One of the main topics of Proverbs is the foolish contrasted with the wise. While in English there is one word to describe a fool, in Proverbs, five separate Hebrew words are used, which describes a progression of foolishness from simple to depraved.
third: the complacent fool
Strong’s H3684 keciyl, a concrete noun meaning, “foolish complacency,” from Strong’s H3688 כסלkacal, a primitive root meaning, “to be fleshy, fat, or inert.” The ancient pictographs are kaph + sin + lamed.
kaph כ, ך = the open palm, thus bend, open, allow, tame
sin ס = the thorn, thus grab, hate, protect
lamed ל = the shepherd’s staff, thus teach, yoke, to, bind
The parable the pictographs are telling is of covering (kaph) which protects (sin) the staff (lamed), or male reproductive organ; i.e. loins, according to the Ancient Hebrew Lexicon, thus, fleshly, fat, or inert, as when the flesh covers a man’s loins.
The idea of complacency comes from the loins acting as the seat or root of confidence; first, as deriving self-worth and self-aggrandizement from the flesh, and second, as a metaphor for fleshly or worldly strength. The over-confidence thus generated leads to complacency, laziness, or inertness.
For the turning away of the simple will slay them, and the complacency of fools H3684 will destroy them. Pro 1:32
A wise man fears and departs from evil, but a fool H3684 rages and is self-confident. Pro 14:16
Complacent fools are so sure of their strength in their endeavors, that they become lazy and inert in their over-confidence. As a result of this over-confidence and an inassailable belief in his superiority, he can’t bear to keep his opinions to himself:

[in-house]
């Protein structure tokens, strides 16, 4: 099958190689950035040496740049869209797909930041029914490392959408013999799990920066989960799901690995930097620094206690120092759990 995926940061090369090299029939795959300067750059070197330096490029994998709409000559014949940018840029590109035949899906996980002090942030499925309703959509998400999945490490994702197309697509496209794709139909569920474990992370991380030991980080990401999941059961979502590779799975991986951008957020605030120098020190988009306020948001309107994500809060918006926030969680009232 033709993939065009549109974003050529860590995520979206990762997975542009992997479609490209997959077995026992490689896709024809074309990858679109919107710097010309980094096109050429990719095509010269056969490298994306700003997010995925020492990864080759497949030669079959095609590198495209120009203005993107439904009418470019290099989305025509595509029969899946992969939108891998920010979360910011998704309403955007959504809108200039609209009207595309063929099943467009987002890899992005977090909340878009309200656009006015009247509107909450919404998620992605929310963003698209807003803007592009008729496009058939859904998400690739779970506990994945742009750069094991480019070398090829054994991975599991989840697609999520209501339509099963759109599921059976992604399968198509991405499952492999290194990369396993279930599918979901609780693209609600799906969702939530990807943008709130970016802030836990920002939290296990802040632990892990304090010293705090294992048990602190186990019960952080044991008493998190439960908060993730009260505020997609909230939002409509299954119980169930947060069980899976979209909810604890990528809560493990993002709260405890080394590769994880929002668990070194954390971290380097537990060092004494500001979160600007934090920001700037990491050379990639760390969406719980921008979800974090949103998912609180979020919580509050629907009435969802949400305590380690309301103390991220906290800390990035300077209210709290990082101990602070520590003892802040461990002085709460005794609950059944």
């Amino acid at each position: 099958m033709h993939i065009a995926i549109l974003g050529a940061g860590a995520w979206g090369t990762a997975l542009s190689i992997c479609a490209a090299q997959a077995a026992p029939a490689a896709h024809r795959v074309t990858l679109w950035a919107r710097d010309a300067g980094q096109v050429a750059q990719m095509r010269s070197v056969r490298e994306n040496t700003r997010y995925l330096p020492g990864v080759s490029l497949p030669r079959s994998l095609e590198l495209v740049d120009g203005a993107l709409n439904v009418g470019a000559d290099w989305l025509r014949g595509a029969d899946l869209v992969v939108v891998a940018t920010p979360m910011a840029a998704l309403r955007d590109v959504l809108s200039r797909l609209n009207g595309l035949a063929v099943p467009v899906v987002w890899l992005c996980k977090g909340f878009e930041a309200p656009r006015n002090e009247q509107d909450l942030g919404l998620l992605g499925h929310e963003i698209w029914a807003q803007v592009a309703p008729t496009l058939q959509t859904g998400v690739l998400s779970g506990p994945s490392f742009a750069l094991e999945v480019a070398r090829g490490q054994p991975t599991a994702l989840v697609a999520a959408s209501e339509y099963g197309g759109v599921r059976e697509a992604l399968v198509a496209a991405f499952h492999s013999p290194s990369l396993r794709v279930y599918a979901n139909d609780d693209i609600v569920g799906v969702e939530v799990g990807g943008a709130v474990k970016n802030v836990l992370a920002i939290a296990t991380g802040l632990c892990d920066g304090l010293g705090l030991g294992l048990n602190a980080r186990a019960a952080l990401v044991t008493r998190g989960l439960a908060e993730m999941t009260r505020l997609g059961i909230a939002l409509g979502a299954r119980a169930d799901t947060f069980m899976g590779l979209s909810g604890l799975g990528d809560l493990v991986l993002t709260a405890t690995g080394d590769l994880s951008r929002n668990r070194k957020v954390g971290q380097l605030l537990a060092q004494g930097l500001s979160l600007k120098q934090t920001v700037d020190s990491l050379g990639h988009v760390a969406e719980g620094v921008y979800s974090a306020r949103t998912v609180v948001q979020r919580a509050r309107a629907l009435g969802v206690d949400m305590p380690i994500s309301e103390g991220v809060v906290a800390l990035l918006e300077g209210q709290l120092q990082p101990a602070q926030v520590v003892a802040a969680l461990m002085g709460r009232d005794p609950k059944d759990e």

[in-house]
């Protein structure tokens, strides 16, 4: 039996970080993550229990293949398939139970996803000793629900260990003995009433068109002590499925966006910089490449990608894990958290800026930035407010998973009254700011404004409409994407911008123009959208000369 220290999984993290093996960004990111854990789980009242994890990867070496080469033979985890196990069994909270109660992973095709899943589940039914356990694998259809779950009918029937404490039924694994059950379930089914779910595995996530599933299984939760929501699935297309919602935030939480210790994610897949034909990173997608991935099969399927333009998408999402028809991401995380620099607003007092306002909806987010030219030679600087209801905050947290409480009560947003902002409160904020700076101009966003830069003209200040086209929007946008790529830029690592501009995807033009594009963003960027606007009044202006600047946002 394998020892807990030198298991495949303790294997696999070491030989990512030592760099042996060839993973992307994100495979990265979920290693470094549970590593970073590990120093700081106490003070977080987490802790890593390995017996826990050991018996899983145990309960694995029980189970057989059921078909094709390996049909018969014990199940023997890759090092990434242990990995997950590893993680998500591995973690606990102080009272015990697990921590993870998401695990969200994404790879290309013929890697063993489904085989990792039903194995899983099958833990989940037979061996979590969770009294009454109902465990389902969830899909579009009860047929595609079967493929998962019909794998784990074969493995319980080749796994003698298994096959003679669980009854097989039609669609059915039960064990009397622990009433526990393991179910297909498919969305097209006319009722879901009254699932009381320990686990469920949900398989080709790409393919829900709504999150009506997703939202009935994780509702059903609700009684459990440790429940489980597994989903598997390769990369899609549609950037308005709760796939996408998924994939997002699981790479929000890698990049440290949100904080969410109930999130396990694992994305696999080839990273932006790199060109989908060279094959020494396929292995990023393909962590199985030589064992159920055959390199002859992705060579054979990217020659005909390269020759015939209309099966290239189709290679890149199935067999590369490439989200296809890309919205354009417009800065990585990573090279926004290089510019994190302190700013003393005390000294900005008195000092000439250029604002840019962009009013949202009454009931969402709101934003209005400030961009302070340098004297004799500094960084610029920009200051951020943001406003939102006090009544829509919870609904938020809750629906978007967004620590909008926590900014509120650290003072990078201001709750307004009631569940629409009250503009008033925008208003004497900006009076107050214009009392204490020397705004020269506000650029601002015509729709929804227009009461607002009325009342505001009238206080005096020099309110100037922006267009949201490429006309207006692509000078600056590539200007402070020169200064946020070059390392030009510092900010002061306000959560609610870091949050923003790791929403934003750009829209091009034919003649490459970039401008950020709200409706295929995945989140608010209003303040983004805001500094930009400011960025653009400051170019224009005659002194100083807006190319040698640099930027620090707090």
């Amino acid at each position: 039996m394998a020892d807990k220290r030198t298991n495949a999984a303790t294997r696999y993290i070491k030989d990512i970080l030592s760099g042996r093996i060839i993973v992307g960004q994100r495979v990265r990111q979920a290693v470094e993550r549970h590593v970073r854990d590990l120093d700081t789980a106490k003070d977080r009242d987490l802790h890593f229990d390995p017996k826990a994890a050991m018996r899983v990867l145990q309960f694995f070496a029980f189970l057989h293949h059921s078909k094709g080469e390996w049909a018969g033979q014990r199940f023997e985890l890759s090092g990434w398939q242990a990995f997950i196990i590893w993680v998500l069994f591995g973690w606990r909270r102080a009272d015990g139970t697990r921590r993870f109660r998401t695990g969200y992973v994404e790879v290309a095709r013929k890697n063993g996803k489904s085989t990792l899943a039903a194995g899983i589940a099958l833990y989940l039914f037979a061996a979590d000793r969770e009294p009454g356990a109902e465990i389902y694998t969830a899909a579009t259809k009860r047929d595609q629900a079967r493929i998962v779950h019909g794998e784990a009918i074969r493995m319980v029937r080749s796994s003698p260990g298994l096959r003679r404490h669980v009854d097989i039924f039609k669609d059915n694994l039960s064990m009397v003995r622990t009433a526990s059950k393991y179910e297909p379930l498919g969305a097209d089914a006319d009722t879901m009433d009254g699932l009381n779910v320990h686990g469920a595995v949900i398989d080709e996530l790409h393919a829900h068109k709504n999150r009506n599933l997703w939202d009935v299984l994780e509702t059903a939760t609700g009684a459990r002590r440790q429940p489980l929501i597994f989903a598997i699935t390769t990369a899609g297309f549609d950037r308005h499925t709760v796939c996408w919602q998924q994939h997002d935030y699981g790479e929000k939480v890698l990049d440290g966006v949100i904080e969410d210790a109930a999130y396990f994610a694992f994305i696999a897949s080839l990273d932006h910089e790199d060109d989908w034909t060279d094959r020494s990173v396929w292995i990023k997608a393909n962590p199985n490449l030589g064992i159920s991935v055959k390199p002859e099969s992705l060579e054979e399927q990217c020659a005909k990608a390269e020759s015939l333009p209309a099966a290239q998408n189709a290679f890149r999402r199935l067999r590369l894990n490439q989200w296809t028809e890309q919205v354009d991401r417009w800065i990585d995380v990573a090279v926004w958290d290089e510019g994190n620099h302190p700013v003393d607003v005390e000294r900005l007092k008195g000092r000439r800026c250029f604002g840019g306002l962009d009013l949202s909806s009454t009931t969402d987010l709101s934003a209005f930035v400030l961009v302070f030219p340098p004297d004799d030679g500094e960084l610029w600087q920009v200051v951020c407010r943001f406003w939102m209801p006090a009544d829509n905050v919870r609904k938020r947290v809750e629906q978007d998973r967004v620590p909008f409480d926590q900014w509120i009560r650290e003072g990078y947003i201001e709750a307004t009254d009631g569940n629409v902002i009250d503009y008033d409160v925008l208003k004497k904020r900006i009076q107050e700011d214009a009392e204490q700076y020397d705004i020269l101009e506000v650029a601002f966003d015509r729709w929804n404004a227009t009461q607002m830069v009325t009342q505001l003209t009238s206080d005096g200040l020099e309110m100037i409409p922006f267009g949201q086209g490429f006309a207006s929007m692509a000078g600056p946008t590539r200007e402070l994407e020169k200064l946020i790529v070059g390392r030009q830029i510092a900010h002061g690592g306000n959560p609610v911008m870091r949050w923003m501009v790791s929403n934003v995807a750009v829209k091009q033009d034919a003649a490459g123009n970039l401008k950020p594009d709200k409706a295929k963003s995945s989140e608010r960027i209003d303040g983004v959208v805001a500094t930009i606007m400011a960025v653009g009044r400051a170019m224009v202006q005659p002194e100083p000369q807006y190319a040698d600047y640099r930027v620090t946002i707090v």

A fool H3684 has no delight in understanding, but in expressing his own heart. Pro 18:2
A fool H3684 utters all his mind: but a wise man keeps it in till afterwards. Pro 29:11
He is deceived, but is certain he is right, and is quick to enter into arguments:
The wisdom of the prudent is to understand his way, but the folly of fools H3684 is deceit. Pro 14:8
A fool’s H3684 lips enter into contention, and his mouth calls for blows. Pro 18:6
But like the proud fool, he hates to be corrected or shown to be mistaken, and lashes out at those who dare to do so:
Do not speak in the hearing of a fool, H3684 for he will despise the wisdom of your words. Pro 23:9
Be not hasty in your spirit to be angry: for anger rests in the heart of fools. H3684
He believes he is above moral absolutes, spreads slander, and squanders wealth:
A desire accomplished is sweet to the soul, but it is an abomination to fools H3684 to depart from evil. Pro 13:19
Whoever hides hatred has lying lips, and whoever spreads slander is a fool. H3684 Pro 10:18
There is desirable treasure and oil in the dwelling of the wise, but a foolish H3684 man squanders it. Pro 21:20
More than any other fool, Proverbs is full of sayings about the complacent fool’s parents:
A wise son makes a glad father, but a foolish H3684 son is the grief of his mother. Pro 10:1
A foolish H3684 son is a grief to his father, and bitterness to her who bore him. Pro 17:25
So how is this fool turned from his foolishness, so that he may live?
Rebuke is more effective for a wise man than a hundred blows on a fool. H3684 Pro 17:10
Judgments are prepared for scoffers, and beatings for the backs of fools. H3684 Pro 19:29
A whip for the horse, a bridle for the donkey, and a rod for the fool’s H3684 back. Pro 26:3
Blows on the back were a common form of court-ordered punishment in the ancient world. It would be the equivalent of a jail sentence in our modern society. But truth be told, the rate of recidivism can be high:
As a dog returns to his own vomit, so a fool H3684 repeats his folly. Pro 26:11
If he does not turn, he is in danger of progressing to the next and worse level of foolishness.
To be continued …